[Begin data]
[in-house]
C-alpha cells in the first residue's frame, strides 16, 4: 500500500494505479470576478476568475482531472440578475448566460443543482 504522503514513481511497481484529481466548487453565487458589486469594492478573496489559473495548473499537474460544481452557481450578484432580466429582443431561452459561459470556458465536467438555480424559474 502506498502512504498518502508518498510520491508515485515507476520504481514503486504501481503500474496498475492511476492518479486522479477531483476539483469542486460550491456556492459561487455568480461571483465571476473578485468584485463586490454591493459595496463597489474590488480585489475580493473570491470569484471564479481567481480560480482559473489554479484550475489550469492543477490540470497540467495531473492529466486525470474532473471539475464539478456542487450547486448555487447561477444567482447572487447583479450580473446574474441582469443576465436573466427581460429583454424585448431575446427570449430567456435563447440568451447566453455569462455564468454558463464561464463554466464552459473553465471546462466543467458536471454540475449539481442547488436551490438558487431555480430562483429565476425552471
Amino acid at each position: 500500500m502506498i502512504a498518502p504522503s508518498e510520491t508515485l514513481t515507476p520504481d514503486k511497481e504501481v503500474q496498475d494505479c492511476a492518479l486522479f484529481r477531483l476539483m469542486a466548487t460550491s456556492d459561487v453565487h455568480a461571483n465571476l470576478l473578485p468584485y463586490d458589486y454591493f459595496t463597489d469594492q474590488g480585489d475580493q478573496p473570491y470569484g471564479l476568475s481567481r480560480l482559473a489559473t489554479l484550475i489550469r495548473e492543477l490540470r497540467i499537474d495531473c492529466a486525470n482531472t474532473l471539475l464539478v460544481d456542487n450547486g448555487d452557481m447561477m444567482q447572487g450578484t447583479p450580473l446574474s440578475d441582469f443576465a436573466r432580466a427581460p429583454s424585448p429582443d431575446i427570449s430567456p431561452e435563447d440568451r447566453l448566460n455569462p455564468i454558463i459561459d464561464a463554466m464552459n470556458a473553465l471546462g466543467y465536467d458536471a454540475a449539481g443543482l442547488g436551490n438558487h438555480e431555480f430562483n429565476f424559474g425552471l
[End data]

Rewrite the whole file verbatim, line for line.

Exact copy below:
[in-house]
C-alpha cells in the first residue's frame, strides 16, 4: 500500500494505479470576478476568475482531472440578475448566460443543482 504522503514513481511497481484529481466548487453565487458589486469594492478573496489559473495548473499537474460544481452557481450578484432580466429582443431561452459561459470556458465536467438555480424559474 502506498502512504498518502508518498510520491508515485515507476520504481514503486504501481503500474496498475492511476492518479486522479477531483476539483469542486460550491456556492459561487455568480461571483465571476473578485468584485463586490454591493459595496463597489474590488480585489475580493473570491470569484471564479481567481480560480482559473489554479484550475489550469492543477490540470497540467495531473492529466486525470474532473471539475464539478456542487450547486448555487447561477444567482447572487447583479450580473446574474441582469443576465436573466427581460429583454424585448431575446427570449430567456435563447440568451447566453455569462455564468454558463464561464463554466464552459473553465471546462466543467458536471454540475449539481442547488436551490438558487431555480430562483429565476425552471
Amino acid at each position: 500500500m502506498i502512504a498518502p504522503s508518498e510520491t508515485l514513481t515507476p520504481d514503486k511497481e504501481v503500474q496498475d494505479c492511476a492518479l486522479f484529481r477531483l476539483m469542486a466548487t460550491s456556492d459561487v453565487h455568480a461571483n465571476l470576478l473578485p468584485y463586490d458589486y454591493f459595496t463597489d469594492q474590488g480585489d475580493q478573496p473570491y470569484g471564479l476568475s481567481r480560480l482559473a489559473t489554479l484550475i489550469r495548473e492543477l490540470r497540467i499537474d495531473c492529466a486525470n482531472t474532473l471539475l464539478v460544481d456542487n450547486g448555487d452557481m447561477m444567482q447572487g450578484t447583479p450580473l446574474s440578475d441582469f443576465a436573466r432580466a427581460p429583454s424585448p429582443d431575446i427570449s430567456p431561452e435563447d440568451r447566453l448566460n455569462p455564468i454558463i459561459d464561464a463554466m464552459n470556458a473553465l471546462g466543467y465536467d458536471a454540475a449539481g443543482l442547488g436551490n438558487h438555480e431555480f430562483n429565476f424559474g425552471l